Introduction: Urinary tract infections (UTIs) are an increasing public health problem caused by a range of uropathogens. UTI is a major health concern among tribal women due to lack of adequate health facilities at regional public health centers and district hospitals. The objective of the study was to investigate the prevalence and antibiotic susceptibility of bacteria isolated from urine samples of tribal women suffering from UTI. Urine samples were collected from 550 tribal women who visited the Outpatient Department (OPD) of the District Hospital of Anuppur, Madhya Pradesh, India.

Methods: The samples were cultured on different selective and differential media and identified by colony morphology, Gram staining and biochemical tests.

Results: Out of 550 urine samples, 360 (65.45%) were culture-positive and 190 (34.55%) were culture-negative. Klebsiella pneumoniae, Proteus mirabilis, Escherichia coli & Pseudomonas aeruginosa have been identified as major uropathogens. K. pneumoniae is the most prevalent bacteria followed by P. mirabilis, E. coli and P. aeruginosa. The drug sensitivity analysis of bacterial uropathogens was performed against different antibiotics. The antibiotic susceptibility profiling showed that most of the isolates of K. pneumoniae, P. mirabilis and E. coli were resistant against penicillin (86.67-100%) and rifampicin (72.73-97.67%).

Conclusions: Gentamycin, kanamycin and streptomycin were the most active antibiotics against the isolates of P. aeruginosa (76, 80 and 76%), P. mirabilis (76.62, 66.23 and 75.32%), K. pneumoniae (55.81, 20.93 and 44.19%) and E. coli (50.48, 37.14 and 62.86%), respectively, and may be the drug of choice for treatment of UTI in this region at present.


Urinary Tract Infections (UTIs) are the most common infections, affecting almost 50% of the human population, particularly women, at least once in their lifetime1. It is one of the major causes of morbidities and discomfort among women, especially in developing countries. UTI is the third most common infection in India, which affects women of all age groups2. Acute and uncomplicated UTIs are most commonly found in women and it has been estimated that more than 60% of women have UTI at least once in their lifetime 1. It has also been reported that the rate of UTI is 10.57% higher in sexually active females and teenage girls. Although different microbes such as Acinetobacter baumannii, Citrobacter freundii, Enterobacter aerogenes, Enterobacter cloacae, Enterococcus faecalis, Enterococcus faecium, Escherichia coli, Klebsiella oxytoca, Klebsiella pneumoniae, Morganella morganii, Proteus mirabilis, Proteus vulgaris, Providencia stuartii, Pseudomonas aeruginosa, Staphylococcus saprophyticus, Streptococcus agalactiae and yeast (Candida albicans) have been reported in UTIs, but bacterial isolates are most prevalent3. The most common bacteria involved in UTIs are E. coli, K. pneumoniae and Staphylococcus aureus4.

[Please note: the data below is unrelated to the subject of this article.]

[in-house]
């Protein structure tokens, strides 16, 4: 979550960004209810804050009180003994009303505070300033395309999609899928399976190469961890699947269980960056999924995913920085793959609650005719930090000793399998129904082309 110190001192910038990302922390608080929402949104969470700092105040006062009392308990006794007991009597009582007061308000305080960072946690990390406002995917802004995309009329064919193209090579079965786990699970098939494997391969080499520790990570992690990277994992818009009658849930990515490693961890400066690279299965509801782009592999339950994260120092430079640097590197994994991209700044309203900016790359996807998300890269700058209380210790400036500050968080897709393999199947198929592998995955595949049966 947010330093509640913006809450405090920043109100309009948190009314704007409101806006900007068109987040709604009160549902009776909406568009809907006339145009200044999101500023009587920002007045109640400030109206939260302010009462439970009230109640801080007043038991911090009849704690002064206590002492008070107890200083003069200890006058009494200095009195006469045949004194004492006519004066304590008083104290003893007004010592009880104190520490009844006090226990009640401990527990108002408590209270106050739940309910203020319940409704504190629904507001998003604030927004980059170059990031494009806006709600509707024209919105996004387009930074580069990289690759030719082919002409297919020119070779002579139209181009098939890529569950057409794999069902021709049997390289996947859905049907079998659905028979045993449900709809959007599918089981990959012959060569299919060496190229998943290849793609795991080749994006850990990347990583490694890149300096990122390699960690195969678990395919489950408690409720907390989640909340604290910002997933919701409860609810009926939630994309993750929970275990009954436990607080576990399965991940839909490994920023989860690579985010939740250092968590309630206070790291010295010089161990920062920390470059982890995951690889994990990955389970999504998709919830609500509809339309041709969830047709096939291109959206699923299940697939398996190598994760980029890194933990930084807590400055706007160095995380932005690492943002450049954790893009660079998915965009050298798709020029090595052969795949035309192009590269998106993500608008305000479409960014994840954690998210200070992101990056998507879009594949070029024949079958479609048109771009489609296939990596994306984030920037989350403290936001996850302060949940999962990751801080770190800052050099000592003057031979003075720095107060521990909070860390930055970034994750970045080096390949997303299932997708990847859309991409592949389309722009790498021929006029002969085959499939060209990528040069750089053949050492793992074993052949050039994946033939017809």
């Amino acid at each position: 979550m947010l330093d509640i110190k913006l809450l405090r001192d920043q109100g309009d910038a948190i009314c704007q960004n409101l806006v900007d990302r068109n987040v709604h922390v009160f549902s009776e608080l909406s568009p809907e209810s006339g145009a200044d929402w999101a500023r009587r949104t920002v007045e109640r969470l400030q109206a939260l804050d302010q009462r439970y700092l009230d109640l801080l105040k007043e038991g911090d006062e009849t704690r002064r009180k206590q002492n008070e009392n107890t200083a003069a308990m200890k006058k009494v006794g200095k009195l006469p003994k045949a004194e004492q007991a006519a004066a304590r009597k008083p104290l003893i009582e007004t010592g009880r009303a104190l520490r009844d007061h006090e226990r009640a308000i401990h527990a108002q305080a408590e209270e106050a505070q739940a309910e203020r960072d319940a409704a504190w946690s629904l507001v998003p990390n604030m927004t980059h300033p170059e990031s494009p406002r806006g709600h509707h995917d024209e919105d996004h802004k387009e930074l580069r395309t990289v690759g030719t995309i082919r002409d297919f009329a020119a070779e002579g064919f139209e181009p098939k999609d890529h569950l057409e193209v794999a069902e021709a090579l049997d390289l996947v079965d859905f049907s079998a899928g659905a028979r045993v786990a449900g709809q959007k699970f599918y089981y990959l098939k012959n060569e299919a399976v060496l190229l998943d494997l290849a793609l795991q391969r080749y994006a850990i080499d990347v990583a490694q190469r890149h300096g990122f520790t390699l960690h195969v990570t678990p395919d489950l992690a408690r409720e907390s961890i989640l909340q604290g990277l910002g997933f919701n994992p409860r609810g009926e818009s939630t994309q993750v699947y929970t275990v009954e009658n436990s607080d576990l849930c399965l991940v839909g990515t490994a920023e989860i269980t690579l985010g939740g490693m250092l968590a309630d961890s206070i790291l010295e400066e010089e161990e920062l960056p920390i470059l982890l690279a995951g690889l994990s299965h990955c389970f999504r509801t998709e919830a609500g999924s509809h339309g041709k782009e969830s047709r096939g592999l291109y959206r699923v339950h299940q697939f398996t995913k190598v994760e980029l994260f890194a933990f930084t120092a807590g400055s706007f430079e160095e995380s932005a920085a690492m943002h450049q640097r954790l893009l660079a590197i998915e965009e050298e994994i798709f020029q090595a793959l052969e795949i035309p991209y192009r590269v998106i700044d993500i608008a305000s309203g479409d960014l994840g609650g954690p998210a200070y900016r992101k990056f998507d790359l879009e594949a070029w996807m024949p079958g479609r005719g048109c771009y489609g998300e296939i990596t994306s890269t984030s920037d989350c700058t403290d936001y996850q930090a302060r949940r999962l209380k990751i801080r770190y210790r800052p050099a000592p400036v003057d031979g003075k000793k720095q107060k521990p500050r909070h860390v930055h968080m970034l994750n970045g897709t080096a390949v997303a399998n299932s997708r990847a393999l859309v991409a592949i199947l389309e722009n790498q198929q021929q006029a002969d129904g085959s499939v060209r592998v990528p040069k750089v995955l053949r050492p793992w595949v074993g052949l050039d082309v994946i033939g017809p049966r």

UTI may be treated easily on the identification of causative bacteria followed by the analysis of antibiotic susceptibility pattern and prescription of suitable antibiotics5. The non-judicious use of antibiotics without antibiotic susceptibility tests, self-medication, overdose and misuse of antibiotics has led to the development of antibiotic resistance, resulting in treatment failure6. According to the World Health Organization report of 2014, increasing antimicrobial resistance is a global threat for public health, especially in developing countries, such that the problem must be dealt with high priority7.

The schedule tribes (STs) are the weakest section of the Indian population from the economic and educational perspectives. In tribal societies, the women are the main sufferers. The tribal women carry the major burden of disease due to multiple factors such as poverty, illiteracy and lack of awareness, malnutrition, unhygienic habitat and superstitions. Due to poor personal hygiene and sanitation, UTIs have become widely prevalent among the tribal women. UTI not only affects the quality of life of the women but is a social stigma in less educated tribal societies.

The study herein aimed to investigate the bacteria associated with UTI and their antibiotic susceptibility patterns among tribal women in District Anuppur, Madhya Pradesh, India. The study will help in formulating guidelines for establishing proper empirical therapies for UTIs in this region.

Materials - Methods

Collection of Urine Specimens

The urine samples were collected from women having symptoms of UTI, who visited the Out Patient Department (OPD) of the District Hospital, Anuppur, Madhya Pradesh, India. To avoid contamination, midstream urine was collected from suspected UTI patients in sterile tubes and stored in the refrigerator (4 0C) unit until use.

Quantitative analysis

Quantitative analysis of microbes in the urine sample was determined as cfu/ml (colony forming units per ml) by plate count method (spread plate technique) on nutrient agar. Urine samples with significant bacterial growth (≥ 105 cfu/ml) were considered to be culture-positive and processed further. Samples with no growth or growth ≤ 105 Cfu/ml were considered culture-negative8.

Isolation and identification of bacteria

Bacteria were isolated & identified using conventional microbiological methods. Selective and differential media (such as MacConkey, Hi Chrome UTI Agar and Cetrimide Agar) were purchased from Hi-Media (Mumbai, India) and were used for identification of bacteria. Briefly, 0.01 ml of positive urine sample was streaked aseptically on various selective and differential media. The plates were incubated aerobically at 37°C for 24 hours. The uropathogens were tentatively identified based on their growth in selective and differential media, color generation, as well as colony morphology. The individual colonies from the selective and differential media were further subcultured to isolate the single pure culture of the selected bacteria. The identity of the isolated pure culture was further established by colony morphology, Gram staining and biochemical tests9.